While television networks are bringing out the new shows and fresh seasons of old hits, Canadian Stage is counter-programming by trotting out the reruns this fall.
All But Gone: A Beckett Rhapsody, a Necessary Angel production directed by Jennifer Tarver with musical direction by Dairine Ni Mheadhra, is being marketed in the now-customary breathless language of Canadian Stage’s website as a “groundbreaking new work” that follows in the footsteps of a show created by the same pair that Canadian Stage also presented as part of its season four years ago called Beckett: Feck It! Like that evening at the theatre, this one pairs four of Samuel Beckett’s short plays with contemporary compositions and features actors and opera singers intermingling on stage.
So, this ground has definitely been broken, folks. But Beckett: Feck It! was enjoyable enough that I, for one, was ready for more for shorts and songs in a similar vein.
What was a disappointment then, walking in on opening night and purusing through the program, to discover that not only is ground not being broken, but it’s been retrod. Three of the four plays that Tarver directed in Beckett: Feck It! back in 2012 are also in All But Gone: Play, Act Without Words II and Ohio Impromptu.
After his longer works such asEndgame and Happy Days, Beckett penned a couple dozen shorter works that distilled his writing and imagery down further and further – and there are plenty of these that are still on my Beckett list that I have not seen on a stage in Toronto yet.
Now, there’s nothing wrong with Tarver revisiting and digging deeper into plays that she adores, of course. And it makes a certain sense for her to introduce her work on Beckett (she’s also directed Waiting for Godot and Krapp’s Last Tape at the Stratford Festival) to the audience of Necessary Angel, which she took over in 2013.
I can understand Tarver’s desire for a new title, too. Heck, I suggested the old one was unfortunate in my review at the time.
What I don’t understand is Canadian Stage choosing to co-produce this again and not making it clear to prospective theatregoers that this is an evolution of a show previously programmed.
On the Canadian Stage website, it is written that All But Gone “follows the sold-out hit Beckett: Feck It” – but that makes it sound like a sequel, not a “re-visioning” as Tarver writes in the program.
I’m sure I’m not the only person who’s going to walk in and think: This again? Sorry, but that’s taking Beckettian bleakness a bit far. On Canadian Stage’s part, it certainly seems like they’re misleading subscribers.
So, what is “new” here? Act Without Words I now opens the show. It’s one of Beckett’s mimes, where a poor fellow (Paul Fauteux) is tortured by an unseen force who provides him with a scissors, rope and series of boxes to access a bottle of water – and then yanks it away whenever he gets close. (Who is this unseen force? God? The stage manager? Nestle?)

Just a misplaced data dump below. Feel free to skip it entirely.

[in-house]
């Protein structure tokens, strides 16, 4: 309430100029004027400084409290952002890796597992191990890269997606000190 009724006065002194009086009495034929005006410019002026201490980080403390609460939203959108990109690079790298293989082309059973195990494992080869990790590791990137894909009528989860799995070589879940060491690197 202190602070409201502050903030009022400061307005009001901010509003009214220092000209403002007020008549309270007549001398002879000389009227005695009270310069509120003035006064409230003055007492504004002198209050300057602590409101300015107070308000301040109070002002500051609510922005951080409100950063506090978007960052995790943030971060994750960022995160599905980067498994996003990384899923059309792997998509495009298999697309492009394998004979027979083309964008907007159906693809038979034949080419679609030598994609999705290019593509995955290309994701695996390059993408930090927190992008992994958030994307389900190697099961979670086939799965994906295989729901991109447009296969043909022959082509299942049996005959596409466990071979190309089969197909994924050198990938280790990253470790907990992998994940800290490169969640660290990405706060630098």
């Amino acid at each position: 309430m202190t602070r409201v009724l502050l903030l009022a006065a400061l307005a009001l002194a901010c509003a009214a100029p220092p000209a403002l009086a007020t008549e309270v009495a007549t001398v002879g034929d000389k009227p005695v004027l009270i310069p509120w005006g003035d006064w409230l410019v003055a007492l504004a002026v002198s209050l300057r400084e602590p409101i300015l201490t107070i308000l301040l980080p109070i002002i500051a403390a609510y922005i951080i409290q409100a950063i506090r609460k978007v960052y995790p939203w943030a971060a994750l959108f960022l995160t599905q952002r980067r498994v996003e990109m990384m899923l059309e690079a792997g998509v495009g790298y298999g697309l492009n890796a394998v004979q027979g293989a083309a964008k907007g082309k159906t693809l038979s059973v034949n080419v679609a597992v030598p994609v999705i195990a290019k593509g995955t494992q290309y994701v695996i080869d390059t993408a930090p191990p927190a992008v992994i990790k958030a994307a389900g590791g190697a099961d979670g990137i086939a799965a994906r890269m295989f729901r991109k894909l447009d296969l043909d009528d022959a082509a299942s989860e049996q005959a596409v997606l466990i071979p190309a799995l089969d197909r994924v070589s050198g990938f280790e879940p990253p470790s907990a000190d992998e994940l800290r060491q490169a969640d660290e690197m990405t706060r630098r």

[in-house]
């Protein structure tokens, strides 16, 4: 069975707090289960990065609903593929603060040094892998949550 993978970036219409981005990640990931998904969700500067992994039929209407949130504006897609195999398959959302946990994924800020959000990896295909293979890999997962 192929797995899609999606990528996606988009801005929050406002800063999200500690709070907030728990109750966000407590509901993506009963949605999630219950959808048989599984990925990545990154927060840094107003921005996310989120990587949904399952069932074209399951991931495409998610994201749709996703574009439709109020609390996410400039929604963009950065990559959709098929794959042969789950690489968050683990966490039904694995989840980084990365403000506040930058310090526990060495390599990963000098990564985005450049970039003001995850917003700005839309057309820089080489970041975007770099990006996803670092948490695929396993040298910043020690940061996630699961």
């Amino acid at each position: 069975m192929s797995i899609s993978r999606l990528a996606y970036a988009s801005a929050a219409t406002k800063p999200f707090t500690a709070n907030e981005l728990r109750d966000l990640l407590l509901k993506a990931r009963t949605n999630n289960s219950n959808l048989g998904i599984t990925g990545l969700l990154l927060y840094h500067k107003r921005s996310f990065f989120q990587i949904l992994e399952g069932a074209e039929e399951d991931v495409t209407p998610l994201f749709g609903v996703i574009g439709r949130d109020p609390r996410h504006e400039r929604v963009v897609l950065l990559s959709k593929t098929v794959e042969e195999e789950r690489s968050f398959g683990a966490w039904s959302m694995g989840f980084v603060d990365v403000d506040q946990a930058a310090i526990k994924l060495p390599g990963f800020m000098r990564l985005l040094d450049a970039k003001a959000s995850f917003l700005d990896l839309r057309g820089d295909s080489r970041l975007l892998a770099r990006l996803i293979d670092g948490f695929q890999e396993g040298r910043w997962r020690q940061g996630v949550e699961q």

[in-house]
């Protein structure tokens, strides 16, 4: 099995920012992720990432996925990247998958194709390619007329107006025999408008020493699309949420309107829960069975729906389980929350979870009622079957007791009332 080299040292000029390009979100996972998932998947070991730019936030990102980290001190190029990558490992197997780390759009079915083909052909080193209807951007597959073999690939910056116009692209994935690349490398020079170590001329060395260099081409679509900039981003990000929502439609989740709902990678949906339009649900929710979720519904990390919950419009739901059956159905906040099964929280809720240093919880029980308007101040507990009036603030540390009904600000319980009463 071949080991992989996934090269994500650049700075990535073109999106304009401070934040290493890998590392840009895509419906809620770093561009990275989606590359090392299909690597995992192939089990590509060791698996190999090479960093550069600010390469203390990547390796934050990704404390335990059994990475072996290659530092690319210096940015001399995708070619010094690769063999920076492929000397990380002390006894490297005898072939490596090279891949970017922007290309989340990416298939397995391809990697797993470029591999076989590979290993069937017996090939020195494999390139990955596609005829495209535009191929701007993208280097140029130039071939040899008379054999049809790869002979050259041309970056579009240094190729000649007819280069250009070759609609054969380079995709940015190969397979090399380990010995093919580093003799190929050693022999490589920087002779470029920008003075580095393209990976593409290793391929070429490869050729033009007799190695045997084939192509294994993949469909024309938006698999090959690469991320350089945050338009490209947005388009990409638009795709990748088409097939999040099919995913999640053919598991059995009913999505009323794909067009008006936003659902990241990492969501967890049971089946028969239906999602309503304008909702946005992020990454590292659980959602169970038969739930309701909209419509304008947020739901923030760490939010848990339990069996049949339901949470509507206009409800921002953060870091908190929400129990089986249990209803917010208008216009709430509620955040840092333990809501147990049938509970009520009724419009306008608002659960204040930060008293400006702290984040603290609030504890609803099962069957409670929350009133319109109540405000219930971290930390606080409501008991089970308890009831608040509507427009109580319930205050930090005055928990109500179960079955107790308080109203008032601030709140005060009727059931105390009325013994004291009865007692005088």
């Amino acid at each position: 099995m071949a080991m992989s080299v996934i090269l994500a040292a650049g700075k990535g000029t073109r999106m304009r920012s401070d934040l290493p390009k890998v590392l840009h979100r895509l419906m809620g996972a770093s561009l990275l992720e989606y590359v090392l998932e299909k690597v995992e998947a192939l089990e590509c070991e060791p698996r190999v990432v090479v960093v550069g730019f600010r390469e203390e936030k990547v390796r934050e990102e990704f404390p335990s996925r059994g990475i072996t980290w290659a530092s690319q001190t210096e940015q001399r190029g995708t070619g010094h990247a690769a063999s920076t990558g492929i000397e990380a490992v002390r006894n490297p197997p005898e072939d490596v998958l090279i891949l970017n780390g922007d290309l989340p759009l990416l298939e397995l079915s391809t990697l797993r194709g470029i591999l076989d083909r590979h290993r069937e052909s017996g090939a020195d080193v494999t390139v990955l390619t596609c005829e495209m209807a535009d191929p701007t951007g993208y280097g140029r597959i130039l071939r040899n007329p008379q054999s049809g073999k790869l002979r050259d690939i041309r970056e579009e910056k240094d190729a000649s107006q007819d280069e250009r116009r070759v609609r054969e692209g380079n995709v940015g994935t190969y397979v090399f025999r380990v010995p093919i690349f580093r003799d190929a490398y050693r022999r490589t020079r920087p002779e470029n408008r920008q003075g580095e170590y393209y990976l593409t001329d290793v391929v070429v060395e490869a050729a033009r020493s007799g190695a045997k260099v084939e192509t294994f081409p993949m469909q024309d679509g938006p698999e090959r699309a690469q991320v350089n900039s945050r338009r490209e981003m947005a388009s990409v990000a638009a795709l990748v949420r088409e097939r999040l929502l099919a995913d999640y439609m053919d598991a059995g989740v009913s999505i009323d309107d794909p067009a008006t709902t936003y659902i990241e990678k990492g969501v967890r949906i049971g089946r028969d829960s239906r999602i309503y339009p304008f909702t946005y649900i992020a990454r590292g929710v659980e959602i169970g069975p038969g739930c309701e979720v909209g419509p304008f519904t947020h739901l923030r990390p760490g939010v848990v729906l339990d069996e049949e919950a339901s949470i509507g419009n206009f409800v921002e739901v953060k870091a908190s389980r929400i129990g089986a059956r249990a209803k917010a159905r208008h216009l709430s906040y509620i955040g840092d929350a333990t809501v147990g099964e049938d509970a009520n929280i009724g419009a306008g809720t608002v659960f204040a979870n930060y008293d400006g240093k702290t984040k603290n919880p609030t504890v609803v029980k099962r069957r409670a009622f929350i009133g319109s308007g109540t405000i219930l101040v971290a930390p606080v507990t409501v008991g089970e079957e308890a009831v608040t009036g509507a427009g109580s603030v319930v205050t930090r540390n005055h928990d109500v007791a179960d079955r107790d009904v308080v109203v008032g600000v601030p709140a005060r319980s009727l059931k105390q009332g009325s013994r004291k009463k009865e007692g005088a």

The unnamed character played by Fauteux next wanders into Act Without Words II – another mime that features two men lying in sacks, prodded out, one after the other, by a long pole rolled in from the wings. Each man goes through an abbreviated daily routine – dressing, brushing teeth, undressing – before again hitting the sack. Fauteux does everything reluctantly; Jonathon Young, the other actor, does the same with enthusiasm.
Twelve minutes long, it’s like getting Godot to-go – but Tarver staged it better in the Berkeley Street Theatre last time, back and up on a platform where you could actually see the sacks and the pole without a person’s head in the way.
Fauteux then gets his turn to play an unseen torturer – shining a spotlight on the three characters in Play, Beckett’s masterpiece about a husband, his wife and his mistress compelled to relive their affair over and over from a mysterious void. (Young is excellent as the man in the middle.)
Then, to end the show, Fauteux and Young play the listener and reader in Ohio Impromptu – a playlet you can Google my old review of to know more about.
Beckett: Feck It! had a simple, intuitive idea behind it – it paired these Beckett shorts with new work by Irish composers.
Here, it’s less clear why Shannon Mercer and Krisztina Szabo sing Viderunt Omnes by Irish composer Garrett Sholdice, but also From the the Grammar of Dreams by Finnish composer Kaija Saariaho. (Though the latter is a treat for those of us who became fans of Saariaho when the Canadian Opera Company presented L’Amour de loin.)
This time, the music gets short shrift compared to Beckett. Tarver’s idea to link these four shorts is intriguing, but at a certain point Fauteux wandering around, marvelling at the audience, the opera singers, the curtains actually diminishes the proceedings.
It’s odd enough that Canadian Stage artistic director Matthew Jocelyn would program Beckett shorts three times over five years at a company ostensibly devoted to contemporary theatre and bold directorial takes (last fall, he also brought the Irish actress Lisa Dwan’s Beckett Trilogy in), but to return to the same ones?
All But Gone: A Beckett Rhapsody runs through Nov. 6 (canadianstage.com)Report Typo/Error